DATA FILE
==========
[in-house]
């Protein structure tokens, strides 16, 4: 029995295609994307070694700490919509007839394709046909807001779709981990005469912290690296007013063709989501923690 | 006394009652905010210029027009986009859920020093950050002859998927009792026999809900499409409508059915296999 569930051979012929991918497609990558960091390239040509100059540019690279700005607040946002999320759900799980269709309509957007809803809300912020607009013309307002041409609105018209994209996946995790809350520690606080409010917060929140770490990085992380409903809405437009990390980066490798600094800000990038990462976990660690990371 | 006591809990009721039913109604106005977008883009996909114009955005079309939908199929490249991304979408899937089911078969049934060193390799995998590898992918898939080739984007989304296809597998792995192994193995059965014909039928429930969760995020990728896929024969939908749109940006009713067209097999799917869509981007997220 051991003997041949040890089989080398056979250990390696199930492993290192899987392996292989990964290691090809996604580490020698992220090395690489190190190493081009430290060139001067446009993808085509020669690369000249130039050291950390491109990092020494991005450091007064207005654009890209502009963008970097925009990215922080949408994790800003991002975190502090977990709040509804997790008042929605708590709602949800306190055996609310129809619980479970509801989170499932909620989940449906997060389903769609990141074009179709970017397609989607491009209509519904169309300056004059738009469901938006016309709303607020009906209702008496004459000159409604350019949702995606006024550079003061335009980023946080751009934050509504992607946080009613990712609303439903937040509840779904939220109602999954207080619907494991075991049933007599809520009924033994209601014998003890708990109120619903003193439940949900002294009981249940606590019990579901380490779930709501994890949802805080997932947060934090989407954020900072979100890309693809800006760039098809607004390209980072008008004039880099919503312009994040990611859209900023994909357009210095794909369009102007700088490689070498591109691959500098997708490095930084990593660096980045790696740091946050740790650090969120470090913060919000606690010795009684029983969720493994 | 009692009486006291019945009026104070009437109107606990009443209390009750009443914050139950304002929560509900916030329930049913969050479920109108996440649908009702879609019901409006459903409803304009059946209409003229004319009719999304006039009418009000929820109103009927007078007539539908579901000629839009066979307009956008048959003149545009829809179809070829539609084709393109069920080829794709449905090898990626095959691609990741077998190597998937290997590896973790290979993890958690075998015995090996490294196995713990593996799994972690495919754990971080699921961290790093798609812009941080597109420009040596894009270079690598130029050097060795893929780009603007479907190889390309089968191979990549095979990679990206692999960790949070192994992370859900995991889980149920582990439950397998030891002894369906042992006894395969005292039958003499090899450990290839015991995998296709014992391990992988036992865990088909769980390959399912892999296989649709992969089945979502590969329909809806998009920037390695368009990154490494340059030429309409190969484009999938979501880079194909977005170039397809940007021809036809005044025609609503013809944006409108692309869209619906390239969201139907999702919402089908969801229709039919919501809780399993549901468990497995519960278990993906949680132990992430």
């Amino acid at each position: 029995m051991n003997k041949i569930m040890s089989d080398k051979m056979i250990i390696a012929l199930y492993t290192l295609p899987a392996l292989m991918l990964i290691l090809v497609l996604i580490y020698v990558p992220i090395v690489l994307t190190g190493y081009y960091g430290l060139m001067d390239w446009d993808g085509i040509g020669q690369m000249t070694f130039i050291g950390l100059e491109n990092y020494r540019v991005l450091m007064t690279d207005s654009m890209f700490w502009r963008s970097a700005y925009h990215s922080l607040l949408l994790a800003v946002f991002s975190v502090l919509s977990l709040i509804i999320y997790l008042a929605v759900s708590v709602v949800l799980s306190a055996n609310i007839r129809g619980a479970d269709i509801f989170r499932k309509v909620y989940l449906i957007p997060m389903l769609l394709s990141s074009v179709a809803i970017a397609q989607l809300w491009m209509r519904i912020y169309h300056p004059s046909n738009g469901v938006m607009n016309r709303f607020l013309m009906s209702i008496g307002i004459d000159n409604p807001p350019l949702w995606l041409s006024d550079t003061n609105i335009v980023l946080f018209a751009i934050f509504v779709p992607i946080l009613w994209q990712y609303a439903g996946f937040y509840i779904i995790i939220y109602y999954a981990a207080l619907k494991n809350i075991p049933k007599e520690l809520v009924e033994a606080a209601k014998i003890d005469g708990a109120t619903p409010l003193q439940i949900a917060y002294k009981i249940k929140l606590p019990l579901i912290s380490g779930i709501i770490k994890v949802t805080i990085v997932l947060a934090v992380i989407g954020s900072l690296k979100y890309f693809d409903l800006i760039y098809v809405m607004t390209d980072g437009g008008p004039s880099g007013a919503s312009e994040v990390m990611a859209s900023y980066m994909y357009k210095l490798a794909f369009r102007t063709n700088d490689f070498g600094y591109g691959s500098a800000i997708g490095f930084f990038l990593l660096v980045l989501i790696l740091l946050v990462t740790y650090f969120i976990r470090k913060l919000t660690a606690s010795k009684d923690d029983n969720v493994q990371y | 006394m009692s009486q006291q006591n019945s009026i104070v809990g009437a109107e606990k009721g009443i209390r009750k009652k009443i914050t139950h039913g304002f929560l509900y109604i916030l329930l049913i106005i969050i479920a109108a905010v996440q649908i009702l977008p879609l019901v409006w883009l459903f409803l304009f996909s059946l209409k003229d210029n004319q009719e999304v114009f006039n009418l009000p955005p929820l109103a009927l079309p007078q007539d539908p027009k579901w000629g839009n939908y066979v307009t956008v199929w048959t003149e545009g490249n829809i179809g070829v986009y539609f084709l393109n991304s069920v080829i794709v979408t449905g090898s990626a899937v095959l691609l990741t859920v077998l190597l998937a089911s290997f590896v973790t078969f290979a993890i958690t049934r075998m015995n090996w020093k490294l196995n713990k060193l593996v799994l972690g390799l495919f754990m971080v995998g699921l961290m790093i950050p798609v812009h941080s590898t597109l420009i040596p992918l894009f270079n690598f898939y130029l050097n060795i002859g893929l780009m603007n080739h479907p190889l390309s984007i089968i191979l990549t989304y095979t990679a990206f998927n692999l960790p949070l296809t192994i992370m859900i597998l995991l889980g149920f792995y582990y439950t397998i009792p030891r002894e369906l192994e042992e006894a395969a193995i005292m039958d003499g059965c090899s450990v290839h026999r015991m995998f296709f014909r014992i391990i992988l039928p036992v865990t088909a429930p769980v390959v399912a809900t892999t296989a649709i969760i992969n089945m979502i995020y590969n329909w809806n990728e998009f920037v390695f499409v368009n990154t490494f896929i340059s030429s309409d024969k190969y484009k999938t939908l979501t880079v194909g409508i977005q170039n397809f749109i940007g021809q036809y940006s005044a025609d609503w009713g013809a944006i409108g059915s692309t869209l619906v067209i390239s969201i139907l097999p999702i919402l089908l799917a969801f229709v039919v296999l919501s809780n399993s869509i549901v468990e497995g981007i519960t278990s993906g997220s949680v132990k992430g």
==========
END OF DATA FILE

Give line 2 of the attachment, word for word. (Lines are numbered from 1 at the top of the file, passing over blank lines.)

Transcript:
């Protein structure tokens, strides 16, 4: 029995295609994307070694700490919509007839394709046909807001779709981990005469912290690296007013063709989501923690 | 006394009652905010210029027009986009859920020093950050002859998927009792026999809900499409409508059915296999 569930051979012929991918497609990558960091390239040509100059540019690279700005607040946002999320759900799980269709309509957007809803809300912020607009013309307002041409609105018209994209996946995790809350520690606080409010917060929140770490990085992380409903809405437009990390980066490798600094800000990038990462976990660690990371 | 006591809990009721039913109604106005977008883009996909114009955005079309939908199929490249991304979408899937089911078969049934060193390799995998590898992918898939080739984007989304296809597998792995192994193995059965014909039928429930969760995020990728896929024969939908749109940006009713067209097999799917869509981007997220 051991003997041949040890089989080398056979250990390696199930492993290192899987392996292989990964290691090809996604580490020698992220090395690489190190190493081009430290060139001067446009993808085509020669690369000249130039050291950390491109990092020494991005450091007064207005654009890209502009963008970097925009990215922080949408994790800003991002975190502090977990709040509804997790008042929605708590709602949800306190055996609310129809619980479970509801989170499932909620989940449906997060389903769609990141074009179709970017397609989607491009209509519904169309300056004059738009469901938006016309709303607020009906209702008496004459000159409604350019949702995606006024550079003061335009980023946080751009934050509504992607946080009613990712609303439903937040509840779904939220109602999954207080619907494991075991049933007599809520009924033994209601014998003890708990109120619903003193439940949900002294009981249940606590019990579901380490779930709501994890949802805080997932947060934090989407954020900072979100890309693809800006760039098809607004390209980072008008004039880099919503312009994040990611859209900023994909357009210095794909369009102007700088490689070498591109691959500098997708490095930084990593660096980045790696740091946050740790650090969120470090913060919000606690010795009684029983969720493994 | 009692009486006291019945009026104070009437109107606990009443209390009750009443914050139950304002929560509900916030329930049913969050479920109108996440649908009702879609019901409006459903409803304009059946209409003229004319009719999304006039009418009000929820109103009927007078007539539908579901000629839009066979307009956008048959003149545009829809179809070829539609084709393109069920080829794709449905090898990626095959691609990741077998190597998937290997590896973790290979993890958690075998015995090996490294196995713990593996799994972690495919754990971080699921961290790093798609812009941080597109420009040596894009270079690598130029050097060795893929780009603007479907190889390309089968191979990549095979990679990206692999960790949070192994992370859900995991889980149920582990439950397998030891002894369906042992006894395969005292039958003499090899450990290839015991995998296709014992391990992988036992865990088909769980390959399912892999296989649709992969089945979502590969329909809806998009920037390695368009990154490494340059030429309409190969484009999938979501880079194909977005170039397809940007021809036809005044025609609503013809944006409108692309869209619906390239969201139907999702919402089908969801229709039919919501809780399993549901468990497995519960278990993906949680132990992430």